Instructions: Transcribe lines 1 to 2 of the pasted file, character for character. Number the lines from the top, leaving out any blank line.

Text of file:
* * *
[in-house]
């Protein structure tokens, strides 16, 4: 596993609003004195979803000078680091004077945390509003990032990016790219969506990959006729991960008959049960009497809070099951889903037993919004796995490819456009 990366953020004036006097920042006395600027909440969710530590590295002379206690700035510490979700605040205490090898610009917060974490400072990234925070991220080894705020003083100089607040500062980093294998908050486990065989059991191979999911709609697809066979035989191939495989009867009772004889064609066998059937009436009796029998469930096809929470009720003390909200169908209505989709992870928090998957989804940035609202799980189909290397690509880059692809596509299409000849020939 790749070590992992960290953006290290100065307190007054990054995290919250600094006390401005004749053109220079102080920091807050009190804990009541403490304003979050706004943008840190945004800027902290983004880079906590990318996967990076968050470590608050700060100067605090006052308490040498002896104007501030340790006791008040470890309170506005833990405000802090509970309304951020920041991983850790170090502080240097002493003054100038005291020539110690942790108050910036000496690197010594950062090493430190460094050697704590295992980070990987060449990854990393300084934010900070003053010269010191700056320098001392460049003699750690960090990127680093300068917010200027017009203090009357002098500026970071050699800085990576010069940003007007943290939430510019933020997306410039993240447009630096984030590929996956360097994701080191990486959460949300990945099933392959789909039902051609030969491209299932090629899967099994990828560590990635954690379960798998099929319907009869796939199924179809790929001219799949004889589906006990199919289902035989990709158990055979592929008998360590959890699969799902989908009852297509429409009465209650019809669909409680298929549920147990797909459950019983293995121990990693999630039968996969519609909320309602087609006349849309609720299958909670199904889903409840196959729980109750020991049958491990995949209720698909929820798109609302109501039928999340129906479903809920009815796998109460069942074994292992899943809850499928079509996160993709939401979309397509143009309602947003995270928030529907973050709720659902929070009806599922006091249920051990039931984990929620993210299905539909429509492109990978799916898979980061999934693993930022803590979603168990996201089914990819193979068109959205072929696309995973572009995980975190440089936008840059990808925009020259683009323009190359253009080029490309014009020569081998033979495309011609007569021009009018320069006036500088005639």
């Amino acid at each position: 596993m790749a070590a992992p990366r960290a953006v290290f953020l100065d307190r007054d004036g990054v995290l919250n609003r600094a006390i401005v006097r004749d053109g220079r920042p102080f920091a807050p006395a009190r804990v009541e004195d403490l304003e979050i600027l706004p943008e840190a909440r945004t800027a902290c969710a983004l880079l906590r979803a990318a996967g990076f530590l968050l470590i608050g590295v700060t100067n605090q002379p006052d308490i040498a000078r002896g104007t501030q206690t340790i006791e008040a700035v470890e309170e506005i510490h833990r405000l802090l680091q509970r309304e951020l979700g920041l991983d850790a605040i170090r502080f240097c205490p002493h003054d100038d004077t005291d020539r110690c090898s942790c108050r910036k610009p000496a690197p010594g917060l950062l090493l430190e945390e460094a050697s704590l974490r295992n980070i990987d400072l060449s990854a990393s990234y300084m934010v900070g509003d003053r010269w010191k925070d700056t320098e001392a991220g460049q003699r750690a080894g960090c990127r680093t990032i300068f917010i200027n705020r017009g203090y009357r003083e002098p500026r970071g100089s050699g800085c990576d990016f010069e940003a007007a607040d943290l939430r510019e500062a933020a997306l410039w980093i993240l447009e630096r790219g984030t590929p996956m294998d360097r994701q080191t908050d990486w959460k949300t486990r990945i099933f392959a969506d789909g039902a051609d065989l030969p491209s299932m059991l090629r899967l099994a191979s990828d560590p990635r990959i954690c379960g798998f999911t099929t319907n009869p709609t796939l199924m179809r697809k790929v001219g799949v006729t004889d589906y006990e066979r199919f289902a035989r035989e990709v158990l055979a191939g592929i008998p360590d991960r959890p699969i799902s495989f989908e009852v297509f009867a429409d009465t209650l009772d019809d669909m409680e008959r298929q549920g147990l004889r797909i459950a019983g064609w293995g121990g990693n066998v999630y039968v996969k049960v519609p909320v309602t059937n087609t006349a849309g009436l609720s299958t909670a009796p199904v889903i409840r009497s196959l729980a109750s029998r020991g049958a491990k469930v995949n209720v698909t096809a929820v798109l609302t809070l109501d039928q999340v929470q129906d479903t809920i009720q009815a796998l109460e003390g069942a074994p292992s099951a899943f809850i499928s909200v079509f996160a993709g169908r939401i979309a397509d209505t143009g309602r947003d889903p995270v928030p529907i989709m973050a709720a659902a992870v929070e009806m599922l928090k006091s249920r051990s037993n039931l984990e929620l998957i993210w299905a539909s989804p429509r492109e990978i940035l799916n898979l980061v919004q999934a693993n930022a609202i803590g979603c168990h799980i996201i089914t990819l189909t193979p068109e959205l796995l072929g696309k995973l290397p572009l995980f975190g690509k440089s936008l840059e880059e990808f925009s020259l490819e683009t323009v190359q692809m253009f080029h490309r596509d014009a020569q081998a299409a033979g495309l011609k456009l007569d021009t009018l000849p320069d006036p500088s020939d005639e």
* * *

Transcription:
[in-house]
């Protein structure tokens, strides 16, 4: 596993609003004195979803000078680091004077945390509003990032990016790219969506990959006729991960008959049960009497809070099951889903037993919004796995490819456009 990366953020004036006097920042006395600027909440969710530590590295002379206690700035510490979700605040205490090898610009917060974490400072990234925070991220080894705020003083100089607040500062980093294998908050486990065989059991191979999911709609697809066979035989191939495989009867009772004889064609066998059937009436009796029998469930096809929470009720003390909200169908209505989709992870928090998957989804940035609202799980189909290397690509880059692809596509299409000849020939 790749070590992992960290953006290290100065307190007054990054995290919250600094006390401005004749053109220079102080920091807050009190804990009541403490304003979050706004943008840190945004800027902290983004880079906590990318996967990076968050470590608050700060100067605090006052308490040498002896104007501030340790006791008040470890309170506005833990405000802090509970309304951020920041991983850790170090502080240097002493003054100038005291020539110690942790108050910036000496690197010594950062090493430190460094050697704590295992980070990987060449990854990393300084934010900070003053010269010191700056320098001392460049003699750690960090990127680093300068917010200027017009203090009357002098500026970071050699800085990576010069940003007007943290939430510019933020997306410039993240447009630096984030590929996956360097994701080191990486959460949300990945099933392959789909039902051609030969491209299932090629899967099994990828560590990635954690379960798998099929319907009869796939199924179809790929001219799949004889589906006990199919289902035989990709158990055979592929008998360590959890699969799902989908009852297509429409009465209650019809669909409680298929549920147990797909459950019983293995121990990693999630039968996969519609909320309602087609006349849309609720299958909670199904889903409840196959729980109750020991049958491990995949209720698909929820798109609302109501039928999340129906479903809920009815796998109460069942074994292992899943809850499928079509996160993709939401979309397509143009309602947003995270928030529907973050709720659902929070009806599922006091249920051990039931984990929620993210299905539909429509492109990978799916898979980061999934693993930022803590979603168990996201089914990819193979068109959205072929696309995973572009995980975190440089936008840059990808925009020259683009323009190359253009080029490309014009020569081998033979495309011609007569021009009018320069006036500088005639």